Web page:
11. It is further submitted that a police abstract is not conclusive proof of evidence on the insurance contract. Counsel has cited the case of DR. JAMES NG’ANGA MUNGAI V UNITED INSURANCE CO. LTD NO.1860 of 2000 where it was held:-
“For an insurance to be liable under S.10 (2) of the act, firstly, it must be proved that the insurance actually covered the insured’s car in which the plaintiff was travelling when he was injured and a police abstract does not help as that document only shows that the police had recorded the accident with the details as they found and noted.
12. The Respondent narrows down the issues for determination to two.
i) Whether the motor vehicle registration number KAT 544E was insured by the Appellant at the time of the accident;
ii) Whether the appellant was served with notice.
13. As to whether motor vehicle registration No.KAT 544E was insured by the appellant, it is submitted that a police abstract was produced as exhibit. It indicated that the motor vehicle was insured by the appellant certificate number 136171971 and policy No.MC4011067090 which evidence was not rebutted.
14. That the policy of insurance issued to the vehicle was to commence from 21st March 2013 and expire on 20th March 2014. Thus on 30th April 2013 there was a valid policy of insurance. Counsel for the Respondent relies on the case of APA INSURANCE COMPANY LTD V GEORGE (2014)eKLR where the court held:-
“The Certificate of Insurance is usually issued to the insured and not the road accident victim. It is a document in the special knowledge and possession of both the insured and the insurer. The details in the police abstract on the insurance are in the ordinary case of business obtained by the police from the certificate of insurance offered to the motor vehicle or supplied by the insured.”
15. Whether statutory notice was served? It is submitted that the demand notice issued to the insured was copied to the appellant and served by registered post. It is further contended that even if there was no evidence of receipt by the appellant there is evidence that the letter was received by the appellant on 25/7/2013 (page 39 of the Record of appeal)
The respondent contends that after filing the current suit he notified the appellant as evidence by notice of institution of suit which notice was received by the appellant (page 40 of the record of appeal). That the plaint was filed on 13th February 2014 and notice was served on the appellant on 19th February 2014. Therefore there was compliance with the provisions of s.10 (2) (a) of the Insurance Act. Reliance is place in the case of OGADA ODONGO – VS – PHOENIX OF EAST AFRICA INSURANCE(Kisumu Hccc No.132 of 2003 where it was held -:
“By an insurer issuing a policy of insurance, it automatically assumes the rights of third parties. It simply means, the right/obligation of the insured automatically transferred to the insurer unless it proved otherwise. By covering third party rights, the insurance was in essence performing a statutory duty imposed by an Act of Parliament”.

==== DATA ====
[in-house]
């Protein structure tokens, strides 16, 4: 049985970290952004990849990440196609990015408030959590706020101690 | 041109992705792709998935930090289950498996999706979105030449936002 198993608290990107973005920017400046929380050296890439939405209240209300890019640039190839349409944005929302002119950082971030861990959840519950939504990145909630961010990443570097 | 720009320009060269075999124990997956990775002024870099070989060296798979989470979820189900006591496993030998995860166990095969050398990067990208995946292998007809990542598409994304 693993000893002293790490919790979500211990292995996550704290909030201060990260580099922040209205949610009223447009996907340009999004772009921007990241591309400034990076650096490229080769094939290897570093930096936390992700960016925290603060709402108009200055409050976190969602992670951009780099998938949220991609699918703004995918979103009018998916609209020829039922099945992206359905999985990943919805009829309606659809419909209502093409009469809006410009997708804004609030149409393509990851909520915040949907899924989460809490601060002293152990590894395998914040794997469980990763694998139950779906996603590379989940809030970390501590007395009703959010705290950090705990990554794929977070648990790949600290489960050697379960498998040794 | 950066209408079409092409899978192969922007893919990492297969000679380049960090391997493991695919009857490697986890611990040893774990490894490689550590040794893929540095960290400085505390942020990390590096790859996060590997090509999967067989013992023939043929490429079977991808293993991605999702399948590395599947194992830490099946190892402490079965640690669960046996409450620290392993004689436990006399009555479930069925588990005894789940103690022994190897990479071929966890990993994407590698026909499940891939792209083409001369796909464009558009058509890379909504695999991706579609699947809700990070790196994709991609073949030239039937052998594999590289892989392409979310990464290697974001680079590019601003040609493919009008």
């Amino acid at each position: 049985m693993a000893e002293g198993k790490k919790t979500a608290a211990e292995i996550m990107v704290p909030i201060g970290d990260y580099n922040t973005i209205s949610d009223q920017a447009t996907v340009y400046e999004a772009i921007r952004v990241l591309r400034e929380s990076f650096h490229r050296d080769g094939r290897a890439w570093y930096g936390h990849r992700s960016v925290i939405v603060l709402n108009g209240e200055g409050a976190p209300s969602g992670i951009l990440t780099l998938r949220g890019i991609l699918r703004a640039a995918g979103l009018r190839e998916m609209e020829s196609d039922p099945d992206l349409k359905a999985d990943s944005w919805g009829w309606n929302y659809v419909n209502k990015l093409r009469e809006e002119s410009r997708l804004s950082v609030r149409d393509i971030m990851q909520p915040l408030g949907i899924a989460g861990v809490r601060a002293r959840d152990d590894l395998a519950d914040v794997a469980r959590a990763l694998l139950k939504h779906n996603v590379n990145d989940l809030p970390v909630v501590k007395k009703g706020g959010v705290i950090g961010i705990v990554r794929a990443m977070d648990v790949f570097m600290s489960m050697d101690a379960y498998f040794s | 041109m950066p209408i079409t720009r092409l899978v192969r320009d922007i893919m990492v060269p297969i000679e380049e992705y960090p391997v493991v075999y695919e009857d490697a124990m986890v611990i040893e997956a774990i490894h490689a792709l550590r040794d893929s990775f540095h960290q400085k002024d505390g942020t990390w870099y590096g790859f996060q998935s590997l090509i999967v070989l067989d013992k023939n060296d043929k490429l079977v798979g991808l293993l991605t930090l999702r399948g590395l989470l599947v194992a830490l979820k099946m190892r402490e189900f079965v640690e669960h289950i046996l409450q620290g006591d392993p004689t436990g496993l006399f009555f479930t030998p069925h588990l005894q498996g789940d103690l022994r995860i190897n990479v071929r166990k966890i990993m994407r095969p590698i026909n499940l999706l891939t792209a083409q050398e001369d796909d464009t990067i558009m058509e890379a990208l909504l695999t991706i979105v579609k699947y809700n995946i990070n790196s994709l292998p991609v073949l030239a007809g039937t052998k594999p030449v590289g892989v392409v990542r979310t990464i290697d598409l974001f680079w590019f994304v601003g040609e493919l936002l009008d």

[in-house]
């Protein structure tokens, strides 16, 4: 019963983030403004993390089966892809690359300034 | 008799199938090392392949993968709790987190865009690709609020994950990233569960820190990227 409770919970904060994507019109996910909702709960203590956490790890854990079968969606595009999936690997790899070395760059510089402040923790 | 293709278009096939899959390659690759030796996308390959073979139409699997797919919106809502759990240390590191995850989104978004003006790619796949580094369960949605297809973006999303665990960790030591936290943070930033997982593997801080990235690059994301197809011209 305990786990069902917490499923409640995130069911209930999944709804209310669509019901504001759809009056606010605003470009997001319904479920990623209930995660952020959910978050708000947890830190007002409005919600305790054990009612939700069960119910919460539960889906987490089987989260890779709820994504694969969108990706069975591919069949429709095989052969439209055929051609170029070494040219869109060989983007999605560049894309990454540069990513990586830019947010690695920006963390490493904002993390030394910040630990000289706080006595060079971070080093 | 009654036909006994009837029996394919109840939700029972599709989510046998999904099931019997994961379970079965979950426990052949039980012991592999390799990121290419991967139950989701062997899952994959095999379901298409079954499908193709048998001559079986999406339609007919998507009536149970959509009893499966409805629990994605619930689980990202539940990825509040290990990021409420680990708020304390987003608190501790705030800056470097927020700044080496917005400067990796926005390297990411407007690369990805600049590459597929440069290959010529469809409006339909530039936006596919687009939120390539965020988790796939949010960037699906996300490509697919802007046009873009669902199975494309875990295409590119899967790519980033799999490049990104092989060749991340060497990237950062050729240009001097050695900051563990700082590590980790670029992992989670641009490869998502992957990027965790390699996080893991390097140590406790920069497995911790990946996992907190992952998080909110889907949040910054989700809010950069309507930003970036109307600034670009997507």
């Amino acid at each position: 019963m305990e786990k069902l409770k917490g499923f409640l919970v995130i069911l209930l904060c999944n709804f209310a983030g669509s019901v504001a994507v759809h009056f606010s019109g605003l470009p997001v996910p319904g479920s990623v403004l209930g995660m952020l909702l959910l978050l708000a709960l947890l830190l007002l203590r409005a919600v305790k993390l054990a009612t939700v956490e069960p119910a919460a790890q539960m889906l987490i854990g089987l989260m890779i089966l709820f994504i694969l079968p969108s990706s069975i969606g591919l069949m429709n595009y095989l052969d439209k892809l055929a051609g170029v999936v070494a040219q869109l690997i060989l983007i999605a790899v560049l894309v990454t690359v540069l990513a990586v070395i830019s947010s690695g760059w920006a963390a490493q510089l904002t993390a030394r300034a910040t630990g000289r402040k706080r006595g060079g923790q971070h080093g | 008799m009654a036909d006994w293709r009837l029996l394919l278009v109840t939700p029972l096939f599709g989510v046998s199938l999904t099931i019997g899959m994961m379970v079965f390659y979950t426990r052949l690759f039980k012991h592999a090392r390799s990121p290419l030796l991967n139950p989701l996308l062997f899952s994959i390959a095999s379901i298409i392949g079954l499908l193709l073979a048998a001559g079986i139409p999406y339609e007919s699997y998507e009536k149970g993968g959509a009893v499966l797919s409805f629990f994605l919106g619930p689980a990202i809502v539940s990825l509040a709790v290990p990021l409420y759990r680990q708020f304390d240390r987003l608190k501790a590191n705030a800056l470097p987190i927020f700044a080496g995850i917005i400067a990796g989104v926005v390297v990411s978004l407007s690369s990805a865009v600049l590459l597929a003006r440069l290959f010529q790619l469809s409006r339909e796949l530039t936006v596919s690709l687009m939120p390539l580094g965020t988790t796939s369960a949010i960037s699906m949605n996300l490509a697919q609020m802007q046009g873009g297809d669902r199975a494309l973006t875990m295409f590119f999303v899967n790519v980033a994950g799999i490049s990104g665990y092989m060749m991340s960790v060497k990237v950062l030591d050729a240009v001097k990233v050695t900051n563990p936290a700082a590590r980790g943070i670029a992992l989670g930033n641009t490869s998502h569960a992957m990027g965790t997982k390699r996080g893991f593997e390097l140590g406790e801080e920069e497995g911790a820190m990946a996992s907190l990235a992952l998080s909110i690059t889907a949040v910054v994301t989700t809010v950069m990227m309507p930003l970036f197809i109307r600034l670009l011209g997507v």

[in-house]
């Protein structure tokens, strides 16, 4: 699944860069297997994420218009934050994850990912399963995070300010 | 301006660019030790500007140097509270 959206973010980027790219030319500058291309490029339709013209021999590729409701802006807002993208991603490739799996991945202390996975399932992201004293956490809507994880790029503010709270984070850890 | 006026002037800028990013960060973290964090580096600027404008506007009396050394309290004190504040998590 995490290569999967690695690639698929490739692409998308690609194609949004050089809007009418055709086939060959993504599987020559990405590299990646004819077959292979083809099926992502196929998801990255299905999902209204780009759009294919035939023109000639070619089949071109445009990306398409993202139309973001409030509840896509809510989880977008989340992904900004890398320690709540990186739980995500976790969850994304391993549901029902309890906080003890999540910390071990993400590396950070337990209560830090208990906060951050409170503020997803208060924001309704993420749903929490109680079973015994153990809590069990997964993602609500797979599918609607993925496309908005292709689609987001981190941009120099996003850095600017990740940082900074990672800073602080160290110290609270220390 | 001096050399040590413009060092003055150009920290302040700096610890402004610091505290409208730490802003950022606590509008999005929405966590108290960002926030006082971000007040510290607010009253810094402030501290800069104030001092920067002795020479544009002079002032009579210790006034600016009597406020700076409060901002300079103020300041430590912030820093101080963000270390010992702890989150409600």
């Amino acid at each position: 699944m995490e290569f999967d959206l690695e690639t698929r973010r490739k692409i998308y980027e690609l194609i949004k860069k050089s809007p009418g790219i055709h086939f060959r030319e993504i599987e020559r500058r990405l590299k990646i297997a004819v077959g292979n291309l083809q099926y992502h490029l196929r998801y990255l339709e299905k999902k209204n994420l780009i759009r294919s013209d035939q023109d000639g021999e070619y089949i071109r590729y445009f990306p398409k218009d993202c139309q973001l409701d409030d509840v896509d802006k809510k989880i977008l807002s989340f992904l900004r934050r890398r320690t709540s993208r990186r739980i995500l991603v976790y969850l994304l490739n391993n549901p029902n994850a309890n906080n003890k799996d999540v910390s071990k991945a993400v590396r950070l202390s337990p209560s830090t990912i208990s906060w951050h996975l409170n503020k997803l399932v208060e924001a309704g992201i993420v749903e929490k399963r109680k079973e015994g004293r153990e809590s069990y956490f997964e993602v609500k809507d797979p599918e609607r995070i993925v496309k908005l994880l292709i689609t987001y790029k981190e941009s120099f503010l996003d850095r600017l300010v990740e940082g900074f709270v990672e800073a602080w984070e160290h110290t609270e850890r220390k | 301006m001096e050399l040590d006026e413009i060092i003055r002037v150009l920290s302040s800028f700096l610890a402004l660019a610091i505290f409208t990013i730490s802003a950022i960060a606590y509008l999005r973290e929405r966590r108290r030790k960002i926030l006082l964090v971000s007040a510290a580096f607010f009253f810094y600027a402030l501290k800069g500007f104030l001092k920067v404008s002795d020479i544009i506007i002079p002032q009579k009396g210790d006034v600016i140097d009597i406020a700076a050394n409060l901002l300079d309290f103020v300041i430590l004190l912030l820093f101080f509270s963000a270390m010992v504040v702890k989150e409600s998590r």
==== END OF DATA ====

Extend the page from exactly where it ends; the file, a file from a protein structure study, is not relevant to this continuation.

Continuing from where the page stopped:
16. Analysis and conclusion in his judgment dated 25/5/2017 at paragraph 2 of the last page (not paginated) the learned magistrate had this to observe:
“I have considered the evidence as adduced and scrutinized the exhibits and I have no reason to hold that the defendant was never served. The postage slip is proof of service on a balance of probability. There is no evidence rebutting the averments of the plaintiff and his witness….It seems clear that the policy document was subsisting at the time of the accident.”
17. From the above, it is apparent that the learned trial magistrate did find that motor vehicle registration No.KAT 544E was insured at the time of the accident and secondly, that the appellant was served with statutory notice as provided under S.10 (2) (a) of the Insurance Act.
18. From the onset it is noted that the appellant did not call any evidence to rebut that of the Respondent. The Respondent did not testify that motor vehicle registration No. KAT 544E had been insured vide policy no.MCA011067090.
19. A police abstract was produced which showed that the subject vehicle was insured by the appellant vide certificate no.136171971 vide policy no MC4011067090. This evidence was not challenged and remains unassailable.
20. The same police abstract showed that the policy of insurance issued to the motor vehicle registration No.KAT 544E was commencing on 21st March 2013 and expiring on 20th March 2014. Meaning, therefore that as at 30th April 2013 there was a valid insurance policy issued by the appellant in favor of the insured.
21. These facts were not challenged and in the absence of evidence to the contrary the police abstract provided sufficient evidence as regards the insurance policy and its validity at the time of the accident.
22. On the issue of whether the Respondent had complied with the provision of S.10 (2) (a) of the Insurance Act. The Respondent did testify that a demand notice was issued copied to the appellant and served by registered post. The letter was received by the appellant (page 40 of the record of appeal)
23. There is also evidence that after filing the current suit the appellant was notified of the institution of the suit. Plaint was filed on 13/2/20147 and notice served on 19th February 2014 against the applicant. I am satisfied that there was compliance.
24. Upon a careful analysis of the evidence on record, I find no good reason to fault the findings of the trial magistrate.
25. This appeal has no merit and is dismissed with costs to the Respondents.
26. Any party aggrieved by this judgment has a right of Appeal within 28 days of this date.
Delivered, dated and signed at Bomet this 6th day of August 2020.
A. N. ONGERI